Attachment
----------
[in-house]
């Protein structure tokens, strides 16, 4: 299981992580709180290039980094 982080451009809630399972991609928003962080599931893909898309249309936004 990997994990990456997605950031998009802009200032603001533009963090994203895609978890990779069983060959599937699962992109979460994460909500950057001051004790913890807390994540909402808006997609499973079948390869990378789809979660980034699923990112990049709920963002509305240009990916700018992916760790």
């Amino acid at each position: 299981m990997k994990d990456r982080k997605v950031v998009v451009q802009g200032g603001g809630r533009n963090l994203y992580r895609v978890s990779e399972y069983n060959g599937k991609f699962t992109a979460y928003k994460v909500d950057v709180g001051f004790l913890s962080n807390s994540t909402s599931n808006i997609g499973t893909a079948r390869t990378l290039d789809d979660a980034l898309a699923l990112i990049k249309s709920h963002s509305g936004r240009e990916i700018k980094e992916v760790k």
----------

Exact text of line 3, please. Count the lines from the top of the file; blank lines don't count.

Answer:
């Amino acid at each position: 299981m990997k994990d990456r982080k997605v950031v998009v451009q802009g200032g603001g809630r533009n963090l994203y992580r895609v978890s990779e399972y069983n060959g599937k991609f699962t992109a979460y928003k994460v909500d950057v709180g001051f004790l913890s962080n807390s994540t909402s599931n808006i997609g499973t893909a079948r390869t990378l290039d789809d979660a980034l898309a699923l990112i990049k249309s709920h963002s509305g936004r240009e990916i700018k980094e992916v760790k």